A single caveat, however: Turn the voices off. For all of this game’s strengths, the voice acting will make you want to shove rusty nails into your eardrums.

Eternal Sonata 
Platform: PS3, Xbox 360

(Or: Inception meets Imagination Island)


Eternal Sonata is another offering from the development team behind Baten Kaitos, and you have to wonder what substances they’re taking to come up with the premises for these games. The story begins with renowned composer and pianist Frederic Chopin on the night of his death. Before long, the composer finds himself lost in a mysterious land, which he only assumes can be a dream world of his own creation. Other characters scoff at the idea that their world only exists in someone else’s dream, and Frederic is powerless to prove them otherwise. The story then shifts to Frederic joining a dying girl and her companions, who seek to right various injustices in their world. All the while, however, Frederic quietly struggles with separating dreams from reality. Unfortunately, he doesn’t have a totem to occasionally spin.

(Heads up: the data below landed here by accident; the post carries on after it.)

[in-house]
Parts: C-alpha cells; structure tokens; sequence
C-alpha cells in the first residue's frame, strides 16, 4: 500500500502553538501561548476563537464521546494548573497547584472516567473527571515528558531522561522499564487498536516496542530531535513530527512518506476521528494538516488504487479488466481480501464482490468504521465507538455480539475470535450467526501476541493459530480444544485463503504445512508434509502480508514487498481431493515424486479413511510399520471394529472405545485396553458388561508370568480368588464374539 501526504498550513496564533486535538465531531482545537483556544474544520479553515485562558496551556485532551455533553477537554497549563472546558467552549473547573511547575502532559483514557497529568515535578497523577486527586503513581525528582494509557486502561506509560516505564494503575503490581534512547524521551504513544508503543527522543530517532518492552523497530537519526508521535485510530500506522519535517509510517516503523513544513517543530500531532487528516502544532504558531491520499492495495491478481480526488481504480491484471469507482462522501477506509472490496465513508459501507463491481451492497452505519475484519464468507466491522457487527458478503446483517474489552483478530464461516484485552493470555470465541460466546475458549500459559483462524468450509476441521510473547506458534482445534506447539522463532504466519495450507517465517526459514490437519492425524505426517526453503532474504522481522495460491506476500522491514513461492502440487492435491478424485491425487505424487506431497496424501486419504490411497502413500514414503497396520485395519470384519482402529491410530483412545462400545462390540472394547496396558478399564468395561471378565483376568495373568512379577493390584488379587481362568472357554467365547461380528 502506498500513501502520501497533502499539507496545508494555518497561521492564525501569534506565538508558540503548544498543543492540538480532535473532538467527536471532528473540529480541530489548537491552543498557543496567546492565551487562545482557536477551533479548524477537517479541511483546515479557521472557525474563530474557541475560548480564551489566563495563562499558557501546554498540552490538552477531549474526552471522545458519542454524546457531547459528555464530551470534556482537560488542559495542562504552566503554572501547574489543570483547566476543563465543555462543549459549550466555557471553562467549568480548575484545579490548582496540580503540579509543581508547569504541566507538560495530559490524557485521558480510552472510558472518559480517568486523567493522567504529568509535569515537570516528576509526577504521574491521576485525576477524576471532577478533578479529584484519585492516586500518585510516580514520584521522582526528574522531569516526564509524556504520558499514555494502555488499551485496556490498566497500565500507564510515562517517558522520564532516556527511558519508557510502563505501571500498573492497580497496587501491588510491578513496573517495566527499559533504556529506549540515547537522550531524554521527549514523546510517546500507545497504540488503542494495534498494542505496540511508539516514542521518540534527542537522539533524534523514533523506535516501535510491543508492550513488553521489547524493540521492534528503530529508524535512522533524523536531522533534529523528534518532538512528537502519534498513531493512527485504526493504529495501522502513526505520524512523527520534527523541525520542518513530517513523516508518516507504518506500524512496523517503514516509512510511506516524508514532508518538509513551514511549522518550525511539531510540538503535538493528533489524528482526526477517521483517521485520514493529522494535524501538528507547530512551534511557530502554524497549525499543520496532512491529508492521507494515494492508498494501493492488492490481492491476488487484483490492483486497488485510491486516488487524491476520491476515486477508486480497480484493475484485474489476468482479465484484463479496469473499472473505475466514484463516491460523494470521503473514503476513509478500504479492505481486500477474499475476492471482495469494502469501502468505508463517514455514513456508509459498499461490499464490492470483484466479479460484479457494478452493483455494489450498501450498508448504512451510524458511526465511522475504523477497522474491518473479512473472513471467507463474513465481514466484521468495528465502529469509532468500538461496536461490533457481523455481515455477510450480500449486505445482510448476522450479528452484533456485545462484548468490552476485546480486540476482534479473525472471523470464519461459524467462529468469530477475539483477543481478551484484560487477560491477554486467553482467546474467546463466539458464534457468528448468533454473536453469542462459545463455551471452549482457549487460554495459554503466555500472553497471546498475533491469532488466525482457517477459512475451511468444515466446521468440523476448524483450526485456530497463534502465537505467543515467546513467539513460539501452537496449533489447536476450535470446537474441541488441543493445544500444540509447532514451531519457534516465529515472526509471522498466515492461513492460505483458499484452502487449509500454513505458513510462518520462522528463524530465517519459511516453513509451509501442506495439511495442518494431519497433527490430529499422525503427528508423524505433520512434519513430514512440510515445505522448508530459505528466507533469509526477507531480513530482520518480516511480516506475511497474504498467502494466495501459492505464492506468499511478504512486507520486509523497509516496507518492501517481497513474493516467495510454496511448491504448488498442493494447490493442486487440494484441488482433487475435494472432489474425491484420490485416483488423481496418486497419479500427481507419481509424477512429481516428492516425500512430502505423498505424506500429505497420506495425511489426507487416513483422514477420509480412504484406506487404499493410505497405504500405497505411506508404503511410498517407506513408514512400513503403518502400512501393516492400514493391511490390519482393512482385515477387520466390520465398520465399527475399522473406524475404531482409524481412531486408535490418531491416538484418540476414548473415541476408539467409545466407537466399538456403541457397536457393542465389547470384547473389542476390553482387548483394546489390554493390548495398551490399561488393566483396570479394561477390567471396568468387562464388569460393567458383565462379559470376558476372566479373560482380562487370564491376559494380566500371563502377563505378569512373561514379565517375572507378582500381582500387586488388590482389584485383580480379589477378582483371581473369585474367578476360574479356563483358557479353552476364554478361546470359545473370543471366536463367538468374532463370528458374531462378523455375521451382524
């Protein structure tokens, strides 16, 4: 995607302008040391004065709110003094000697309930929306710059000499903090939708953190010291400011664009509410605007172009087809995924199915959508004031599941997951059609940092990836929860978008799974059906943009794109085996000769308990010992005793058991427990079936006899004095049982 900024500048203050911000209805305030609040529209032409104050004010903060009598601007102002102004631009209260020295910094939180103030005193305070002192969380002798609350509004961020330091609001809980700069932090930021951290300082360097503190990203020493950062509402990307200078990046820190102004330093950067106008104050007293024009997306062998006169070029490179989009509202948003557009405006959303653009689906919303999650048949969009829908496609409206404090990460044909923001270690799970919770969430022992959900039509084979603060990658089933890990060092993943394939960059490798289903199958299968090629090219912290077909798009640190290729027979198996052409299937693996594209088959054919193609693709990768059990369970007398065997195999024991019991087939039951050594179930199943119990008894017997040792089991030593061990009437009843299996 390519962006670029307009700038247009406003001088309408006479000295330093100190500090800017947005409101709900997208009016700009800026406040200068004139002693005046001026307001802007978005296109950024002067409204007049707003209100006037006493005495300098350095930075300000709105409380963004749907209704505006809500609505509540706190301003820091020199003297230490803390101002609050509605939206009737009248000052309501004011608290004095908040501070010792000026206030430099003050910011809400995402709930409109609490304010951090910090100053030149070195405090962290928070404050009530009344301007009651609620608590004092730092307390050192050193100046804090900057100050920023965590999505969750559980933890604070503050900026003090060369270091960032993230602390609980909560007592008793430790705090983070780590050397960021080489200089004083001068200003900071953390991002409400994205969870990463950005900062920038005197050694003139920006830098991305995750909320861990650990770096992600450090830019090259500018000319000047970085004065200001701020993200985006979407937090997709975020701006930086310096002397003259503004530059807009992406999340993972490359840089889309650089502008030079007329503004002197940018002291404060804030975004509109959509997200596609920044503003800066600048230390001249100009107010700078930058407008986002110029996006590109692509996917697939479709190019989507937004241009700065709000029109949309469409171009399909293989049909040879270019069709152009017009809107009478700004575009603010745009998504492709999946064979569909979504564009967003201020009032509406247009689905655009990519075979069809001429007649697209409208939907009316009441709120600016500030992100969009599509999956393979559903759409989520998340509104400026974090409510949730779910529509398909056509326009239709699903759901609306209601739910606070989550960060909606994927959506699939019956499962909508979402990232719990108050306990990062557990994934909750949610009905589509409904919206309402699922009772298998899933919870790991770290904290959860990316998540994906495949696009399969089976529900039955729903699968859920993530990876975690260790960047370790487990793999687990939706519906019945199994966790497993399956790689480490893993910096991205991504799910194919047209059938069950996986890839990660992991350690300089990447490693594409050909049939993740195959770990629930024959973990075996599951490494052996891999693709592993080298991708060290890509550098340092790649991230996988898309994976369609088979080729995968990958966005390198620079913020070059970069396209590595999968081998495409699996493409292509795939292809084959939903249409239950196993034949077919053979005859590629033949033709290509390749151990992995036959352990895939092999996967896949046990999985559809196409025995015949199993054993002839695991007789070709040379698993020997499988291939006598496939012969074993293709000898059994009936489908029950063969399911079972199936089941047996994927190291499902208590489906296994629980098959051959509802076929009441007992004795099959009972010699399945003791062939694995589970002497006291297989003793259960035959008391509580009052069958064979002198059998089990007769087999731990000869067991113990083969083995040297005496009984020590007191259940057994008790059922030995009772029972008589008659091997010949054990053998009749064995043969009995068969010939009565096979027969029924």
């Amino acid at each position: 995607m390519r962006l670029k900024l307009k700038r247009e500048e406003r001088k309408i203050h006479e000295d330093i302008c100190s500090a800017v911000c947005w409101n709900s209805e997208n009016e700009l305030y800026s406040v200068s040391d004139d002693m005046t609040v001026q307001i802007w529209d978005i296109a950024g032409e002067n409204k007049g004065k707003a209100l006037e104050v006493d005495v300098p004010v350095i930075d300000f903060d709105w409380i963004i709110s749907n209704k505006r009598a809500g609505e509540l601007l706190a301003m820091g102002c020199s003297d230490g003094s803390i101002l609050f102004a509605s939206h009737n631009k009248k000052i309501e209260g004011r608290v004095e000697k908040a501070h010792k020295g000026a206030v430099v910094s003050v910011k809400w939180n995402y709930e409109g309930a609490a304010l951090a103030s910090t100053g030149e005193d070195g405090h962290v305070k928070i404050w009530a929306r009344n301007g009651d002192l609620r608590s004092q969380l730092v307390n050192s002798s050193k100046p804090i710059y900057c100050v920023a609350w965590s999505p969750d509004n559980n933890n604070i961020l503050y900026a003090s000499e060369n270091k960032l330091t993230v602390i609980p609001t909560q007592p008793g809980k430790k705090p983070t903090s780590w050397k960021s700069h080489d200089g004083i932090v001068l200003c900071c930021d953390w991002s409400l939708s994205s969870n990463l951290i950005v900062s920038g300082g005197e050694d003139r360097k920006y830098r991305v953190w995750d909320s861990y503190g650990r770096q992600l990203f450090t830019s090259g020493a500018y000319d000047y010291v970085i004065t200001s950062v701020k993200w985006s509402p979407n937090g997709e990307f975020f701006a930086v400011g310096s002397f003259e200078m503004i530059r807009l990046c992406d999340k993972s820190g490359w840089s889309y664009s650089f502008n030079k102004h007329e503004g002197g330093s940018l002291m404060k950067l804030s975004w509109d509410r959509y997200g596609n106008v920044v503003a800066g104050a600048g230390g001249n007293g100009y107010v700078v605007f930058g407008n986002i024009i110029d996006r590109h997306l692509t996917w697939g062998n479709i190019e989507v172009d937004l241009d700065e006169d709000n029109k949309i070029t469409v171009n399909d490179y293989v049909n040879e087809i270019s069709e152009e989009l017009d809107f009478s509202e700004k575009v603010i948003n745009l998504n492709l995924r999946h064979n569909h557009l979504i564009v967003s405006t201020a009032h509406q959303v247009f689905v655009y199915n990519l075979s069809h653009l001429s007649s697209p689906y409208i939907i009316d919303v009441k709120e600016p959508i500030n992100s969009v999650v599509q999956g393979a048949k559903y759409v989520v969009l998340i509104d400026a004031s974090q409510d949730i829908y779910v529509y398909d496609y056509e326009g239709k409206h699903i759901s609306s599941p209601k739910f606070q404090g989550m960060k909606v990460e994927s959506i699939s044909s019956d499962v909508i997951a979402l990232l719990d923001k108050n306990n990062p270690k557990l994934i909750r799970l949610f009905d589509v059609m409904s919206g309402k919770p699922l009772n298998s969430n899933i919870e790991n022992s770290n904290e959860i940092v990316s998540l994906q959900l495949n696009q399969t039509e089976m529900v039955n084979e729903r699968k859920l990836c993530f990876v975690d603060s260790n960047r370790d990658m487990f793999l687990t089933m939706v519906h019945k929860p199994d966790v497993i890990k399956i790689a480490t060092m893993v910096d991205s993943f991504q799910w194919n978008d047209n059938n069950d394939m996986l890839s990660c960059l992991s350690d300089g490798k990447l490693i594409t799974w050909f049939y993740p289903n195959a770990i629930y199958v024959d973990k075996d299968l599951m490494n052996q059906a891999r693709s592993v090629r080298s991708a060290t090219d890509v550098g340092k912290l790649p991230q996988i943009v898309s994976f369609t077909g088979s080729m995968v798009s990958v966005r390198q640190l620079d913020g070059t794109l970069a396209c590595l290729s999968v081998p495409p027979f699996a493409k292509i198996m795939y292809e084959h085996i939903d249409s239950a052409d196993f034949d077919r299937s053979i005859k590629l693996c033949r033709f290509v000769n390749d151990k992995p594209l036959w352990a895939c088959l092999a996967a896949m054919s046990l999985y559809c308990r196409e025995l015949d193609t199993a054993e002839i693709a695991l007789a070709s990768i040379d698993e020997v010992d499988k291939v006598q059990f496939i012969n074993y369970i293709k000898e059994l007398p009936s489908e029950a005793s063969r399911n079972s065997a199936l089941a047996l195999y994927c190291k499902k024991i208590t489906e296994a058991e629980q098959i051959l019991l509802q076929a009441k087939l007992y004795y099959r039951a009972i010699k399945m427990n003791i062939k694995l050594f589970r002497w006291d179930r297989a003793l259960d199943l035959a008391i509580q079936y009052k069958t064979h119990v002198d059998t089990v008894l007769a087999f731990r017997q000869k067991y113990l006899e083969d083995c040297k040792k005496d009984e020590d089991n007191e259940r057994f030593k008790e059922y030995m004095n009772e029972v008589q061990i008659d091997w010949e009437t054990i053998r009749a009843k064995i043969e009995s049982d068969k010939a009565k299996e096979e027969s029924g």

Here's hoping you're not a crazy shade of my dead wife!

Eternal Sonata is another game which excels in its presentation. Every location is beautifully rendered down to the last minute detail, with designs similar to those found in the Tales series. From the simple sights like sunlight through a small forest to massive, lava-filled caverns, every location has its own awe-inspiring beauty.

The plot is fairly straightforward, so there’s not a great deal of room for free-roaming exploration; however, the game also makes it very difficult for the player to “miss” something, and so free-range exploration is not really needed. Progress through the world isn’t quite as narrow as it is in, say, Final Fantasy XIII, but more than once I found myself wishing I could go back and revisit certain areas during the main story.

The party finds itself in the beautiful frozen city of Baroque!

The musical score stands alone as one of the greatest I have encountered in an RPG, which is fitting considering the game is set in the dream of a dying composer. I have a fondness for Chopin’s music, and it was a delight to hear various themes from his works played throughout the game. The lighthearted “Raindrops” was commonly heard while walking through various outdoor dungeon-type areas, and one boss theme is a haunting arrangement of the suspenseful “Revolutionary Etude.” The entire game is truly a remarkable listening experience.